Vulture with Israeli tracking device nabbed in Lebanon
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Vulture with Israeli tracking device nabbed in Lebanon

Residents of Bint Jbeil release bird after determining transmitter intended for scientific research, not espionage

Adiv Sterman is a breaking news editor at The Times of Israel.

Illustrative photo of a griffon vulture (Wikimedia Commons/ CC BY-SA 3.0/ Pierre Dalous)
Illustrative photo of a griffon vulture (Wikimedia Commons/ CC BY-SA 3.0/ Pierre Dalous)

Residents near the south Lebanese town of Bint Jbeil reported Tuesday that they had captured a griffon vulture wearing an Israeli tracking device, the latest in a long line of incidents in which Jerusalem has been accused of using secret agents from the animal kingdom.

Upon realizing that the that the transmitter strapped to the bird was intended for scientific research rather than espionage, however, the residents released the vulture, the Ynet news site reported.

The griffon vulture had originally been brought from Spain to Israel as part of a project to help increase the reproduction of endangered species.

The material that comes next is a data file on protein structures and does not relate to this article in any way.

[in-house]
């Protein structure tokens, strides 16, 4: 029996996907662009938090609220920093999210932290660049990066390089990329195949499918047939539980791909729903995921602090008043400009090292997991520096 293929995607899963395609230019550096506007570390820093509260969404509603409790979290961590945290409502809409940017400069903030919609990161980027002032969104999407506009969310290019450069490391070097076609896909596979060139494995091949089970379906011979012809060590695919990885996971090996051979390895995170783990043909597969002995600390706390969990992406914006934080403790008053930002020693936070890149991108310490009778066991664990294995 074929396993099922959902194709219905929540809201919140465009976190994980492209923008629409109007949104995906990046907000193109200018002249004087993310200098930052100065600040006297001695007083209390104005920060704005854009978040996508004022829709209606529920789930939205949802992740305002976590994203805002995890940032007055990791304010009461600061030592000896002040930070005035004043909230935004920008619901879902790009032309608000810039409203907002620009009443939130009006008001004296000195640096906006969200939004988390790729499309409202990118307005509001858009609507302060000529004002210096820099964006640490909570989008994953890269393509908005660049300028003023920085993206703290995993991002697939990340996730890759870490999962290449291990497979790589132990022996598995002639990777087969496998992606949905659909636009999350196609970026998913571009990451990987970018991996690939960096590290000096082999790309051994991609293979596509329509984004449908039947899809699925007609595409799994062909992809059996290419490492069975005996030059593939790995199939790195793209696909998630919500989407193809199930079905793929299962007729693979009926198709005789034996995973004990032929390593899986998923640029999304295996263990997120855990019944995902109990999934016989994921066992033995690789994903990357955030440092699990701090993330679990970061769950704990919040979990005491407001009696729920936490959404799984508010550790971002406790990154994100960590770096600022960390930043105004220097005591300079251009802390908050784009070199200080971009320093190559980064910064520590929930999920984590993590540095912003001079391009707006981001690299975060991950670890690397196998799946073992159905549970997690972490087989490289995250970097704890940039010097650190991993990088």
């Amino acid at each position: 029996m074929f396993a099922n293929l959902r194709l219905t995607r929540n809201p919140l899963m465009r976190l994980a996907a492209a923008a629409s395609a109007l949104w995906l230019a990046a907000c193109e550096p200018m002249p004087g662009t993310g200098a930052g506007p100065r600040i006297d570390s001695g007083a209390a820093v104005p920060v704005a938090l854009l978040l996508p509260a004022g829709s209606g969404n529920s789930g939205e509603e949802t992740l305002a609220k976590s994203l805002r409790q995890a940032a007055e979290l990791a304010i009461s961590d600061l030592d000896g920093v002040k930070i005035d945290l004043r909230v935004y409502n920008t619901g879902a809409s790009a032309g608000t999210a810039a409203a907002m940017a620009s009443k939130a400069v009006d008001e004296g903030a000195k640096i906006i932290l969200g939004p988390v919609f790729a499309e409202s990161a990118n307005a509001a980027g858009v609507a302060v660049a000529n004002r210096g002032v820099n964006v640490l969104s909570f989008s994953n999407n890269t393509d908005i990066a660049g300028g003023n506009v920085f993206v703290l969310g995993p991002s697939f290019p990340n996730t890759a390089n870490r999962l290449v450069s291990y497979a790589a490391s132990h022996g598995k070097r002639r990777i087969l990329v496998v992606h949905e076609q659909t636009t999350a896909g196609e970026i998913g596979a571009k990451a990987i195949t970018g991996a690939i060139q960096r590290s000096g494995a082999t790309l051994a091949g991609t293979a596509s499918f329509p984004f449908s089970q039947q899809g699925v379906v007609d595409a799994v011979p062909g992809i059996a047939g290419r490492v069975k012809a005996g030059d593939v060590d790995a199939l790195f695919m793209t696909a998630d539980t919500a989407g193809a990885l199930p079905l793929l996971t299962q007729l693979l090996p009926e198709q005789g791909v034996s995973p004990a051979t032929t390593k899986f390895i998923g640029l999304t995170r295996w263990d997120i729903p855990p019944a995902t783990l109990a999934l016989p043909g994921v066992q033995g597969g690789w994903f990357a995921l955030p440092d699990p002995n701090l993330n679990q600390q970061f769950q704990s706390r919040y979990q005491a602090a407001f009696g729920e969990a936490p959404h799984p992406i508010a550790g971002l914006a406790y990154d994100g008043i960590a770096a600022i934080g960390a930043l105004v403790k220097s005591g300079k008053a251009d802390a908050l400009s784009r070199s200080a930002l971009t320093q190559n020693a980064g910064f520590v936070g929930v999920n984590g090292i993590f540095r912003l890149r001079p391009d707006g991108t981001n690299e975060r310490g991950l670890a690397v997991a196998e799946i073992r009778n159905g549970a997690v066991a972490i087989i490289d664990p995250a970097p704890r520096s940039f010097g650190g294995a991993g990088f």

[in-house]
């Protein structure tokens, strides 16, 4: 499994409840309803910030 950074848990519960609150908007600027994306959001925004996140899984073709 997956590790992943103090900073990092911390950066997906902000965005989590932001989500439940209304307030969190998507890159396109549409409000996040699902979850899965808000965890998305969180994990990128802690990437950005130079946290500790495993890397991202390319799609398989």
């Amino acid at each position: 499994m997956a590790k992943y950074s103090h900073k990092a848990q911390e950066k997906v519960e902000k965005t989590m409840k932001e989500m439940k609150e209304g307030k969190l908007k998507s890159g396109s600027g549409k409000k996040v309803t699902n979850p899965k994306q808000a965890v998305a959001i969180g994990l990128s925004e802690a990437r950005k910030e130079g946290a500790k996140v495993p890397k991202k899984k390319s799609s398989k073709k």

The bird of prey was released to the wild by the Israel Nature and Parks Authority last month. Before the release, the authority attached a tracking device to the vulture in order to monitor the bird in the future.

The authority further stated, without elaborating, that the vulture was in need of veterinary treatment, and that researchers has not received a sign of life from the bird since its release from the hands of the Lebanese civilians, according to Ynet.

Spying allegations against Israel involving various creatures are not uncommon in the region.

In August Hamas claimed to have caught a dolphin wearing Israeli spying equipment.

Twice in recent years, Turkish media have highlighted allegations that birds tagged with Israeli university tracking devices were on espionage missions.

In 2012, an eagle with an Israeli tag in Sudan was captured and touted as a Mossad spy.

Two years earlier, an Egyptian official said Israel-controlled sharks could be involved in a number of attacks on tourists in the Red Sea.

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